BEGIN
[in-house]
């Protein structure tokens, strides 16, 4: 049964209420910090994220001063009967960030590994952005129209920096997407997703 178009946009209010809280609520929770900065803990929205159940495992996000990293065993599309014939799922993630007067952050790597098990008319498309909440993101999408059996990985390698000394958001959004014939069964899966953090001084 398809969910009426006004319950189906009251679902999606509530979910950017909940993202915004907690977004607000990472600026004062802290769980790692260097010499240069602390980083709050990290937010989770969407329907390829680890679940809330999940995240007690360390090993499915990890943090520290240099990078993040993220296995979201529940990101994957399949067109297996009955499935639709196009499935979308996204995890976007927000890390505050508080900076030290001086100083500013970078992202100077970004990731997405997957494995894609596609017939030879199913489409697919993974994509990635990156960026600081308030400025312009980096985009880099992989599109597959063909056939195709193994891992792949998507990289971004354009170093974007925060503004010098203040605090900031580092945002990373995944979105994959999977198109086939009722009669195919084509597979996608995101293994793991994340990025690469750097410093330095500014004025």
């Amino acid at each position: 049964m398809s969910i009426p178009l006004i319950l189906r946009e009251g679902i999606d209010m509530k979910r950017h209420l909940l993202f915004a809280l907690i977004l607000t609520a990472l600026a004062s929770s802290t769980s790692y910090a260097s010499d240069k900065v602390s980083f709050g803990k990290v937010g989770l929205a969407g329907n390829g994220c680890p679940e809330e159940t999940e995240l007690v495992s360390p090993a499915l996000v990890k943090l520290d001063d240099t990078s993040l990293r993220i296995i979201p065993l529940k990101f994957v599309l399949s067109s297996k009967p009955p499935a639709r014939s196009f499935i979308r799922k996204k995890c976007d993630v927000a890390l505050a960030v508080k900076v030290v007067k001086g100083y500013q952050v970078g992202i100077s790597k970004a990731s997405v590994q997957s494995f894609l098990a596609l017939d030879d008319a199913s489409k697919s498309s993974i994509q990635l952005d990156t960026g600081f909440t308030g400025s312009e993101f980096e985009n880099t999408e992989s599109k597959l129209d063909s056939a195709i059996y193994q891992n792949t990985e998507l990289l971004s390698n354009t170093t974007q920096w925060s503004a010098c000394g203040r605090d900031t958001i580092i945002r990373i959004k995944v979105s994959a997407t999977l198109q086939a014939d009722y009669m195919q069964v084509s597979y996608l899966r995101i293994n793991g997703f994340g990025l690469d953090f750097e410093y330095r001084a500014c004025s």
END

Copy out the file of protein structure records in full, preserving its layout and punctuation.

[in-house]
């Protein structure tokens, strides 16, 4: 049964209420910090994220001063009967960030590994952005129209920096997407997703 178009946009209010809280609520929770900065803990929205159940495992996000990293065993599309014939799922993630007067952050790597098990008319498309909440993101999408059996990985390698000394958001959004014939069964899966953090001084 398809969910009426006004319950189906009251679902999606509530979910950017909940993202915004907690977004607000990472600026004062802290769980790692260097010499240069602390980083709050990290937010989770969407329907390829680890679940809330999940995240007690360390090993499915990890943090520290240099990078993040993220296995979201529940990101994957399949067109297996009955499935639709196009499935979308996204995890976007927000890390505050508080900076030290001086100083500013970078992202100077970004990731997405997957494995894609596609017939030879199913489409697919993974994509990635990156960026600081308030400025312009980096985009880099992989599109597959063909056939195709193994891992792949998507990289971004354009170093974007925060503004010098203040605090900031580092945002990373995944979105994959999977198109086939009722009669195919084509597979996608995101293994793991994340990025690469750097410093330095500014004025």
């Amino acid at each position: 049964m398809s969910i009426p178009l006004i319950l189906r946009e009251g679902i999606d209010m509530k979910r950017h209420l909940l993202f915004a809280l907690i977004l607000t609520a990472l600026a004062s929770s802290t769980s790692y910090a260097s010499d240069k900065v602390s980083f709050g803990k990290v937010g989770l929205a969407g329907n390829g994220c680890p679940e809330e159940t999940e995240l007690v495992s360390p090993a499915l996000v990890k943090l520290d001063d240099t990078s993040l990293r993220i296995i979201p065993l529940k990101f994957v599309l399949s067109s297996k009967p009955p499935a639709r014939s196009f499935i979308r799922k996204k995890c976007d993630v927000a890390l505050a960030v508080k900076v030290v007067k001086g100083y500013q952050v970078g992202i100077s790597k970004a990731s997405v590994q997957s494995f894609l098990a596609l017939d030879d008319a199913s489409k697919s498309s993974i994509q990635l952005d990156t960026g600081f909440t308030g400025s312009e993101f980096e985009n880099t999408e992989s599109k597959l129209d063909s056939a195709i059996y193994q891992n792949t990985e998507l990289l971004s390698n354009t170093t974007q920096w925060s503004a010098c000394g203040r605090d900031t958001i580092i945002r990373i959004k995944v979105s994959a997407t999977l198109q086939a014939d009722y009669m195919q069964v084509s597979y996608l899966r995101i293994n793991g997703f994340g990025l690469d953090f750097e410093y330095r001084a500014c004025s």